Saos-2 and A375 cells were from ATCC (Cat#HTB-85 and CRL-1619, respectively) and the 624.38 cells were from the NCI/NIH DTP, DCTD Tumor Repository57. All three lines were cultured in Complete Media (RPMI 1640 /10% fetal bovine serum (FBS) Corning/gentamicin—Gibco). Primary naïve T cells were from StemExpress (Cat#PB03020C, Lot#1804170175; Donor#D001003581). For the assay, the tumor cells were removed from their culture flask using Accutase (Innovative Technologies) and spun down for 10 min at 170g. The tumor cells were resuspended in Complete Media and seeded at 5000 cells/well in 96-well black, clear bottom plates (Perkin Elmer) and SLLMWITQC (NY-ESO-1) peptide (synthesized by CPC Scientific), 100 μL total volume, for 3 h. After 3 h, 50 μL of the peptide solution was removed from each well. TCR/CD3 bifunctionals (50 μL/well at 4×) or control antibodies (in-house, recombinantly-produced anti-CD3 chimeric SP3438 and irrelevant anti-CD3 IgG158) were then titrated onto the cells using 1:10 serial dilutions starting at 200 nM (2×) and ending at 0.002 nM (2×) in triplicate for 30 min. During this period, primary T cells were thawed and washed twice in Complete Media and gentamicin. T cells (100 μL) were then added at 50 K cells/well (200 μL total volume). After the T cells were added the TCR/CD3 bifunctionals were 1×(starting at 100 nM and ending at 0.001 nM) and the peptide was at 1.5 μg/ml for the duration of the experiment. Non-peptides plates were treated the same as those with peptide except for the absence of peptide in the procedure. Cells were incubated for 48 h at 5% CO2 and 37 °C. At 48 h, the plates were washed gently (twice) with serum free RPMI 1640. For assays with the A375 cells, primary T cells (Donor 1: StemCell Cat#70024, Lot#190981591C, Donor 110044380; and Donor 2: StemExpress Cat#PB03020C, Donor 1804170165) were thawed and resuspended in Complete Media (RPMI 1640 /10% FBS Corning/gentamicin—Gibco) containing anti-CD28 (BD Biosciences 555725, CD28.27, 2.5 μg/mL) and IL-2 (R&D systems 202-IL/CF, 2 ng/mL) and expanded by being placed in flasks precoated overnight with anti-CD3 (BD Biosciences Cat#555329, UCHT1, 5 μg/mL). T cell expansion was allowed to proceed between 4 and 14 days before use. At day 7, T cells were re-stimulated by transfer into a new flask precoated with UCHT1 and containing fresh Complete Media supplemented with anti-CD28 and IL-2. 100 K expanded T cells/well were washed 2 times in Complete Media and added to each well with A375 tumor cells. Prior to the addition of the T cells, the tandem BsAbs were titrated into the plates with tumor cells starting at 500 nM and ending at 10 pM. The T cell/tumor cell/BsAb (or MAb) mixtures were allowed to incubate for 24 h, then the plates were washed gently (twice) with serum free RPMI 1640. Finally, to determine the amount of tumor cells alive at the end of the incubations, 100 μL RPMI 1640 and 100 μL Cell Titer Glo reagent (Promega) were added, mixed for 2 min on a shaker (slowly) and incubated for 10 min in the dark. Lastly, the luminescence was read on an EnVision 2130 multilabel reader.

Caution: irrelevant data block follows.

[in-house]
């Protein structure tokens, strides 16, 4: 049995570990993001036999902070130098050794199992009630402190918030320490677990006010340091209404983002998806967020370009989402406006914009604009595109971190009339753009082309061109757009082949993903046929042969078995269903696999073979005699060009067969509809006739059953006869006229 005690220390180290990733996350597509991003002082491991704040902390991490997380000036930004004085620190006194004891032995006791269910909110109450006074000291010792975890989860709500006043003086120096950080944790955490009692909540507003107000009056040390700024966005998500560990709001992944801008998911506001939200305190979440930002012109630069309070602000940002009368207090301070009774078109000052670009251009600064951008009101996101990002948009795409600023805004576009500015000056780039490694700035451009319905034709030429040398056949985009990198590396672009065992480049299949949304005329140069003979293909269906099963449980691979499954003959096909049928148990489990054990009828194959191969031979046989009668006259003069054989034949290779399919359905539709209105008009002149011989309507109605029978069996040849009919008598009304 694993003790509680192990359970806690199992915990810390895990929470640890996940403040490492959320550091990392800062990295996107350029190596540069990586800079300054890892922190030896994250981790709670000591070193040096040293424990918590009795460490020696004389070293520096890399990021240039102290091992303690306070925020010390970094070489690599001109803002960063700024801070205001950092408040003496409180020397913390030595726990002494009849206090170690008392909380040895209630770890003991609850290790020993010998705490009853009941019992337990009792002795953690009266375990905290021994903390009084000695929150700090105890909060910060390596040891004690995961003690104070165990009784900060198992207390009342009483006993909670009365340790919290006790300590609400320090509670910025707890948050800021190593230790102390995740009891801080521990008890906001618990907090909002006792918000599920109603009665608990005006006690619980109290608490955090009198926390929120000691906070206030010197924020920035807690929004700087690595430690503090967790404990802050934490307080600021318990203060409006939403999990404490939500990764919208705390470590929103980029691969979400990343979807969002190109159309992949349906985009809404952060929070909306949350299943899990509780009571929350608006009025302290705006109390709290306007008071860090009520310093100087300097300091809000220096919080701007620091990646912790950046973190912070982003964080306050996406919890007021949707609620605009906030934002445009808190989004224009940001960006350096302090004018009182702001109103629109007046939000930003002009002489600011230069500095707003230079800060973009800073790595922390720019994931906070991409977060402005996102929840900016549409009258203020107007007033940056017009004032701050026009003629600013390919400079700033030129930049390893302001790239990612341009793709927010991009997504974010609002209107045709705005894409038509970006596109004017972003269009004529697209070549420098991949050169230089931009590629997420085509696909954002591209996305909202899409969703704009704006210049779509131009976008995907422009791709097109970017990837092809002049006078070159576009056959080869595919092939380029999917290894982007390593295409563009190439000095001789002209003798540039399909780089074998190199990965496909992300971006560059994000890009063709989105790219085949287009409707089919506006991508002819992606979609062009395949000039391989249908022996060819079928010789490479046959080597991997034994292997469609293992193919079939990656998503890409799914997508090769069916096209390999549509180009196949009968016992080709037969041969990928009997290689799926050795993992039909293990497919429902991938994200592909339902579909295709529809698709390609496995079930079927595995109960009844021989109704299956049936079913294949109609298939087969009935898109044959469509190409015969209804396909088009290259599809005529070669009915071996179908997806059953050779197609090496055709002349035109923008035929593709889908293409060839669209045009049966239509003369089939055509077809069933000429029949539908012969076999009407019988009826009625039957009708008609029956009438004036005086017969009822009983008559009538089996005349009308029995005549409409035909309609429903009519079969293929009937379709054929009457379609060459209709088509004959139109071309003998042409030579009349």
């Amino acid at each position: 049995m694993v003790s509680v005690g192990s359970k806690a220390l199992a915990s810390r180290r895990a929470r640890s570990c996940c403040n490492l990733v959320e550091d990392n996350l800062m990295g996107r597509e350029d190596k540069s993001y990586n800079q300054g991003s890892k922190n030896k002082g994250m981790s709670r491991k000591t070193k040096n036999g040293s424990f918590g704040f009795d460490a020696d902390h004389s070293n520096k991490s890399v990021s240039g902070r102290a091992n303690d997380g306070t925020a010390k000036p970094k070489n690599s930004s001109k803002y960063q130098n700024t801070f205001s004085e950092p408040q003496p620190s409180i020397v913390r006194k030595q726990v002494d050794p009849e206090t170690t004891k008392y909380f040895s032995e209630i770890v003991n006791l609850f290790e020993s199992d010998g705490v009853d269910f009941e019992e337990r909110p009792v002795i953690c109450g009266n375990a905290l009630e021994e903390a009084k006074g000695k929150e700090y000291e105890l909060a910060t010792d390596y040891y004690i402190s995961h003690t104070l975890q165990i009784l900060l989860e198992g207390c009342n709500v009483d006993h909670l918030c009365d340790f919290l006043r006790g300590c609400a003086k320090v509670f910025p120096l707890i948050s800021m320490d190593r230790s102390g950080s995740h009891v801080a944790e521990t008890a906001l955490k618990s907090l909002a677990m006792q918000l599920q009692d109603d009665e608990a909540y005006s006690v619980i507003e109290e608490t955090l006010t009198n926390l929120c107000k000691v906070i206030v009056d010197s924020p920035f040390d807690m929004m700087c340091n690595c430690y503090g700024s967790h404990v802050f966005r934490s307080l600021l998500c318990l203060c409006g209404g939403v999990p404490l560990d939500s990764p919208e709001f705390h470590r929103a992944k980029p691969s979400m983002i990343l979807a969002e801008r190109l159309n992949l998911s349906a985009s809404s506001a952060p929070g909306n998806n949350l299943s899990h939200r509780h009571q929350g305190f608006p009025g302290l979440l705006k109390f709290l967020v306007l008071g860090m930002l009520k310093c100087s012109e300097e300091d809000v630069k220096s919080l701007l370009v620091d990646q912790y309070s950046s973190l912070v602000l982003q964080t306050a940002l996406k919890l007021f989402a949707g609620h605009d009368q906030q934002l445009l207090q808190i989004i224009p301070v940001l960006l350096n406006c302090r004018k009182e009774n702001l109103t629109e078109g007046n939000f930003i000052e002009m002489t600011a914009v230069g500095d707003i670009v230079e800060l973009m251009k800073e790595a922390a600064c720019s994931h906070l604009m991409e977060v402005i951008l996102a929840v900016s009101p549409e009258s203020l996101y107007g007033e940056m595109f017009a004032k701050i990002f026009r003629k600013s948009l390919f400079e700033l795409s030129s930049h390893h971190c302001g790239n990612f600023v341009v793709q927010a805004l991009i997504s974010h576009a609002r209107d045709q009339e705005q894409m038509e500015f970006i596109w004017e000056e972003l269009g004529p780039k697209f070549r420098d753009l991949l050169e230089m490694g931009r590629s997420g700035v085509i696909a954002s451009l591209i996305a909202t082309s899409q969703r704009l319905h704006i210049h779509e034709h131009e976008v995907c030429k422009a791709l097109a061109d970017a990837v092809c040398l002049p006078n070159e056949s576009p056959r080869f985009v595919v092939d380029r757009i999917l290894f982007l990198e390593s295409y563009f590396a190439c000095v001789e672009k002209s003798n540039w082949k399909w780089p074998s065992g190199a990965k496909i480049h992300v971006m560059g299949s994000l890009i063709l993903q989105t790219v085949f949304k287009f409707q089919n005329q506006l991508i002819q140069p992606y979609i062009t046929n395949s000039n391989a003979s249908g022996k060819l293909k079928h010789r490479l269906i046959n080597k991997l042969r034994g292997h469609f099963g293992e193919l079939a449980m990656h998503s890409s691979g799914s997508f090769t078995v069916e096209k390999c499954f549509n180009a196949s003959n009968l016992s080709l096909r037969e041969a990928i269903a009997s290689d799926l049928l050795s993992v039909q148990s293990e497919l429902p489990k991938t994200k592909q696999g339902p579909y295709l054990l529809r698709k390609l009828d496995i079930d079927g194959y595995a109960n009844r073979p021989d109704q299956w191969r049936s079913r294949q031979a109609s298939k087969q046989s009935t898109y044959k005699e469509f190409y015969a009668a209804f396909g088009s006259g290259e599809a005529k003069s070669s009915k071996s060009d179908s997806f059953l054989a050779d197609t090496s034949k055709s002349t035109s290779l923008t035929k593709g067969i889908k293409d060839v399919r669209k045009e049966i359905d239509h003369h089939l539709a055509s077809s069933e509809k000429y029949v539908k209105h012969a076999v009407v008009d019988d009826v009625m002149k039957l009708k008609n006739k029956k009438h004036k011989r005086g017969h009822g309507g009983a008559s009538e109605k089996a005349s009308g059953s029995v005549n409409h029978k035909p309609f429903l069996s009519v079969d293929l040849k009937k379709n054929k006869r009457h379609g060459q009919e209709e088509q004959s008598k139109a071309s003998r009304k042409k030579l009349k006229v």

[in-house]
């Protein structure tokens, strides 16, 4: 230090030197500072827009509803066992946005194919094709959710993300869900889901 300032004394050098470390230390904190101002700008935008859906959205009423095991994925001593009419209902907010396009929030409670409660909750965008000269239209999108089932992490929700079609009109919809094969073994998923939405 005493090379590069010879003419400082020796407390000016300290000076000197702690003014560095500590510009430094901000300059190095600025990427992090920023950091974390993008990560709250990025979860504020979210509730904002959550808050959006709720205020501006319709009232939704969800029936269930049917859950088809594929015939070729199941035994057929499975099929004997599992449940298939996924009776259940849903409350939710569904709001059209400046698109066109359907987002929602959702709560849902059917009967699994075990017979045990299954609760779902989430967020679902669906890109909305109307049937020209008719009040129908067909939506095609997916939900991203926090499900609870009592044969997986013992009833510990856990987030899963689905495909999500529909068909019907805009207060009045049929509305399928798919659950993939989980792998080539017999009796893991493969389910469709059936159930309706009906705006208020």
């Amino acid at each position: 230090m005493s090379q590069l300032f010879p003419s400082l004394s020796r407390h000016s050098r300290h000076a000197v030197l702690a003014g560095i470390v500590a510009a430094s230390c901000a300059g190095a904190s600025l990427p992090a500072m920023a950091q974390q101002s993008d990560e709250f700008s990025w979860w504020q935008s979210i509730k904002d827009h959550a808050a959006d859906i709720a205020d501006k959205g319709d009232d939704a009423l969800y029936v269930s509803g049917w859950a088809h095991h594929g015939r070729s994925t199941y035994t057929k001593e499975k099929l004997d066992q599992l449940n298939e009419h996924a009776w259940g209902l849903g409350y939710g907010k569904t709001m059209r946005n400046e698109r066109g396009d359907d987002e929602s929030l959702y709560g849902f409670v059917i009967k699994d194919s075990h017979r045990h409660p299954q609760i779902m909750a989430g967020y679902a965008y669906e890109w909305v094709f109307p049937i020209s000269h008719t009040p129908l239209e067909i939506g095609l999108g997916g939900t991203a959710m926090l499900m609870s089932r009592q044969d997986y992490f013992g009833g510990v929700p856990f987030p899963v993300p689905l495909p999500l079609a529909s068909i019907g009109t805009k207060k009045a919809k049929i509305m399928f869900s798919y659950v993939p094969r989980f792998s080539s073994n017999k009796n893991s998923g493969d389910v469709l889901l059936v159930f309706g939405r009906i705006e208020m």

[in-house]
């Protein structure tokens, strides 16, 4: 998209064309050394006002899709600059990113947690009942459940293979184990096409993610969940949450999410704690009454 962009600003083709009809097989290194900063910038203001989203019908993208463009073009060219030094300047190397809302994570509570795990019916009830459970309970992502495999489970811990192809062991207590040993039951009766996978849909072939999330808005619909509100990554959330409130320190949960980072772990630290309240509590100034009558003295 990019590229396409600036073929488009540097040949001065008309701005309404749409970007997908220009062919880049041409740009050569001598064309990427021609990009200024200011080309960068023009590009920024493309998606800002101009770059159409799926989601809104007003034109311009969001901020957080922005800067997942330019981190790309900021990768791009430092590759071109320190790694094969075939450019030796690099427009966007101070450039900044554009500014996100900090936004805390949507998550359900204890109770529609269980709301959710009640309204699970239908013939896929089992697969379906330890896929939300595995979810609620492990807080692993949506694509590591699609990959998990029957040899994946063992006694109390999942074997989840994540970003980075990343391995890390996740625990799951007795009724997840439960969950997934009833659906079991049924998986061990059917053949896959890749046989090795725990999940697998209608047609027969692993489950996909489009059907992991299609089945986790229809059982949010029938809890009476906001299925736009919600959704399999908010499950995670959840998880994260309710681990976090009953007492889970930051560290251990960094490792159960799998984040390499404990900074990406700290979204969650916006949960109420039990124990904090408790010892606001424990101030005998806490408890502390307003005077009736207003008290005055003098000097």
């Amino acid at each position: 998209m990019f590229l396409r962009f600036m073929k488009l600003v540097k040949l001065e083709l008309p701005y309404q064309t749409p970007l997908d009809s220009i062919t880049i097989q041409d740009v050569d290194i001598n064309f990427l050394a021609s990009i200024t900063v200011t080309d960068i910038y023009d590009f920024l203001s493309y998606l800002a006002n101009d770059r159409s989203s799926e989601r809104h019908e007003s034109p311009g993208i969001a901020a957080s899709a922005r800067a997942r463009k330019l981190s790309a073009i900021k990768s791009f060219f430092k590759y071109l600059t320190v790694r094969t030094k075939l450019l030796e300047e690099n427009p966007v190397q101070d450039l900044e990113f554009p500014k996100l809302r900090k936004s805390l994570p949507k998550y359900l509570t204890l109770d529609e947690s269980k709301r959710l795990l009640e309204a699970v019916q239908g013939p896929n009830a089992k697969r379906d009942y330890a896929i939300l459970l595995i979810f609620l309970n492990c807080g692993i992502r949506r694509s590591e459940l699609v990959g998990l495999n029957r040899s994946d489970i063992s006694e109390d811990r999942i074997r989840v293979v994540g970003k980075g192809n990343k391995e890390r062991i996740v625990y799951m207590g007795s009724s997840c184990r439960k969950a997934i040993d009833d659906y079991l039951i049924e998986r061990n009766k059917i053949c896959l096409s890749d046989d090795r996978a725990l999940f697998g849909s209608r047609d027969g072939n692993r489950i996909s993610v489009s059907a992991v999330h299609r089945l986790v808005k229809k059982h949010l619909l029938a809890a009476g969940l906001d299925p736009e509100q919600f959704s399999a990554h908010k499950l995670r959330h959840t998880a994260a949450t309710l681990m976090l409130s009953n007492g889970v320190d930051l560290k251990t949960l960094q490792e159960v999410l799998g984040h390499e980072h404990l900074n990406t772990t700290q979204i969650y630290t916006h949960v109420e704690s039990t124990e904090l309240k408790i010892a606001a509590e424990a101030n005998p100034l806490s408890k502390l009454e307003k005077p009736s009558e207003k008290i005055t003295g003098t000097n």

Flow cytometry